Etymology
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core (n.)

early 14c., "heart or inmost part of anything" (especially an apple, pear, etc.), of uncertain origin, probably from Old French cor, coeur "core of fruit, heart of lettuce," literally "heart," from Latin cor "heart," from PIE root *kerd- "heart."

Meaning "a central portion cut and removed" (as from a tree, soil, etc.) is from 1640s. Meaning "internal mold of a casting, which fills the space intended to be left hollow" is from 1730. Nuclear physics sense "portion of a reactor containing the nuclear fuel and where the reactions take place" is from 1949.

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core (v.)

"to remove the core of" (a fruit), mid-15c., from core (n.). Related: Cored; coring.

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corer (n.)

"instrument for cutting the core out of an apple or other fruit," 1796, agent noun from core (v.).

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hardcore 
also hard-core; 1936 (n.); 1951 (adj.); from hard (adj.) + core (n.). Original use seems to be among economists and sociologists, in reference to unemployables. Extension to pornography is attested by 1966. Also the name of a surfacing material.
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*kerd- 
Proto-Indo-European root meaning "heart."

It forms all or part of: accord; cardiac; cardio-; concord; core; cordial; courage; credence; credible; credit; credo; credulous; creed; discord; grant; heart; incroyable; megalocardia; miscreant; myocardium; pericarditis; pericardium; quarry (n.1) "what is hunted;" record; recreant; tachycardia.

It is the hypothetical source of/evidence for its existence is provided by: Greek kardia, Latin cor, Armenian sirt, Old Irish cride, Welsh craidd, Hittite kir, Lithuanian širdis, Russian serdce, Old English heorte, German Herz, Gothic hairto, "heart;" Breton kreiz "middle;" Old Church Slavonic sreda "middle."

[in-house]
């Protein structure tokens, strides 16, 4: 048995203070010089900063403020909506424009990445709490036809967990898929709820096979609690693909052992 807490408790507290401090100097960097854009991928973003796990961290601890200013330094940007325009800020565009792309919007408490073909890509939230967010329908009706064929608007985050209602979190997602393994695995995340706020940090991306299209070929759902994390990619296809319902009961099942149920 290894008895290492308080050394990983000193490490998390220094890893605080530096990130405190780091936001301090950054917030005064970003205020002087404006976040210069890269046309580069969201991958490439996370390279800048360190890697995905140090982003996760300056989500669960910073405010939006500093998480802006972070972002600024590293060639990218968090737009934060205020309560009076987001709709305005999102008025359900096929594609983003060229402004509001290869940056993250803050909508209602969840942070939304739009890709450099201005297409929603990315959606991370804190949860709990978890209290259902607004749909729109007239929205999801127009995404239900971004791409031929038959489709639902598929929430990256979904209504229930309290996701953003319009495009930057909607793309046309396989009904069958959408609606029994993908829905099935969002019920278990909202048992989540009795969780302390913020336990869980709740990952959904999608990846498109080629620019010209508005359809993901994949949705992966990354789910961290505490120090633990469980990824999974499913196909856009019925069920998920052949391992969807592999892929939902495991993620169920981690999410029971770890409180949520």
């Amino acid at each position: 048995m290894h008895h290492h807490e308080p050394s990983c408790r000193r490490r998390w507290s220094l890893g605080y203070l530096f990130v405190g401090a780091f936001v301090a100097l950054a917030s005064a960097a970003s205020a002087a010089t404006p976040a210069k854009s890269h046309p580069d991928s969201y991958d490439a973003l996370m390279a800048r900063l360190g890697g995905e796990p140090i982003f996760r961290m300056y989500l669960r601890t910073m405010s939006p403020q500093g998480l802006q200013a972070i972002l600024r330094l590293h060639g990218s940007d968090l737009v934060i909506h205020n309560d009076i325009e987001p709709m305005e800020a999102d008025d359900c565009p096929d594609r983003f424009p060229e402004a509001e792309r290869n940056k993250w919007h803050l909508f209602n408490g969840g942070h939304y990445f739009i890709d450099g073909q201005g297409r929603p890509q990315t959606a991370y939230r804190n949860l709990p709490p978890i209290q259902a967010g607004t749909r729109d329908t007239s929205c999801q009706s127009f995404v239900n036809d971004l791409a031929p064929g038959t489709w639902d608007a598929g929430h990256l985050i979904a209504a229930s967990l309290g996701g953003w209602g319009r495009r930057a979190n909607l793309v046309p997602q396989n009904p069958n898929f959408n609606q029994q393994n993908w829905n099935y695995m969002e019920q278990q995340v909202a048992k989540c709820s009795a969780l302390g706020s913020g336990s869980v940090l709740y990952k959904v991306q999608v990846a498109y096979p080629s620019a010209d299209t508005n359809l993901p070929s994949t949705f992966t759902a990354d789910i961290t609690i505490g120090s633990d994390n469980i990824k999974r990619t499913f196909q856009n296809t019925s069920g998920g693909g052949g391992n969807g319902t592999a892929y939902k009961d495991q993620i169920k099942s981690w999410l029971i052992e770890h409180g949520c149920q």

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coke (n.1)

"fuel residue, solid product of the carbonization of coal,"an important substance in metallurgy, 1660s, a northern England dialect word, perhaps a variant of Middle English colke "core (of an apple), heart of an onion" (c. 1400), also "charcoal" (early 15c.), a word of uncertain origin. It seems to have cognates in Old Frisian and Middle Dutch kolk "pothole," Old English -colc, in compounds, "pit, hollow," Swedish dialectal kälk "pith." Perhaps the notion is the "core" of the coal, or "what is left in the pit after a fire."

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heartland (n.)
also heart-land, 1904, first recorded in geo-political writings of English geographer H.J. MacKinder (1861-1947), from heart (n.) in figurative sense "center, core" + land (n.).
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meltdown (n.)

by 1922 as "an act or the process of melting metal;" by 1956 in reference to the accidental melting of the core of a nuclear reactor, from the verbal phrase (1630s), from melt (v.) + down (adv.). Metaphoric extension "breakdown in self-control" is attested since 1979.

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Laurasia 
Paleozoic supercontinent comprising North America and Eurasia, 1931, from German (1928), from Laurentia, geologists' name for the ancient core of North America (see Laurentian) + second element of Eurasia.
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trunnion (n.)

"either of two round projections of a cannon," 1620s, from French trognon "core of fruit, stump, tree trunk," from Old French troignon (14c.), probably from Latin truncus (see trunk (n.1)).

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